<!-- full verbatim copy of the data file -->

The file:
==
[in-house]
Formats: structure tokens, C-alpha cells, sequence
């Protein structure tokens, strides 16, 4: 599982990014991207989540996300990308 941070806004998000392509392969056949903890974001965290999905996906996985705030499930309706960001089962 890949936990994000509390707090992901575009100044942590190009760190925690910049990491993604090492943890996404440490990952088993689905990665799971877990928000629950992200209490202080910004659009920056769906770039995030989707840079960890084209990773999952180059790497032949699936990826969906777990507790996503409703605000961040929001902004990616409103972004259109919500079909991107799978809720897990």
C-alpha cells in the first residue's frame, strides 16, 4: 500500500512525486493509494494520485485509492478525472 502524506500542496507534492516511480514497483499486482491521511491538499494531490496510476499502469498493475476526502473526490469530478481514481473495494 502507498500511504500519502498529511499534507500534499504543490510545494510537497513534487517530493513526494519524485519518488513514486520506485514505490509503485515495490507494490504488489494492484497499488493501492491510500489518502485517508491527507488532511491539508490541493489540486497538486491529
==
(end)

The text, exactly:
[in-house]
Formats: structure tokens, C-alpha cells, sequence
């Protein structure tokens, strides 16, 4: 599982990014991207989540996300990308 941070806004998000392509392969056949903890974001965290999905996906996985705030499930309706960001089962 890949936990994000509390707090992901575009100044942590190009760190925690910049990491993604090492943890996404440490990952088993689905990665799971877990928000629950992200209490202080910004659009920056769906770039995030989707840079960890084209990773999952180059790497032949699936990826969906777990507790996503409703605000961040929001902004990616409103972004259109919500079909991107799978809720897990």
C-alpha cells in the first residue's frame, strides 16, 4: 500500500512525486493509494494520485485509492478525472 502524506500542496507534492516511480514497483499486482491521511491538499494531490496510476499502469498493475476526502473526490469530478481514481473495494 502507498500511504500519502498529511499534507500534499504543490510545494510537497513534487517530493513526494519524485519518488513514486520506485514505490509503485515495490507494490504488489494492484497499488493501492491510500489518502485517508491527507488532511491539508490541493489540486497538486491529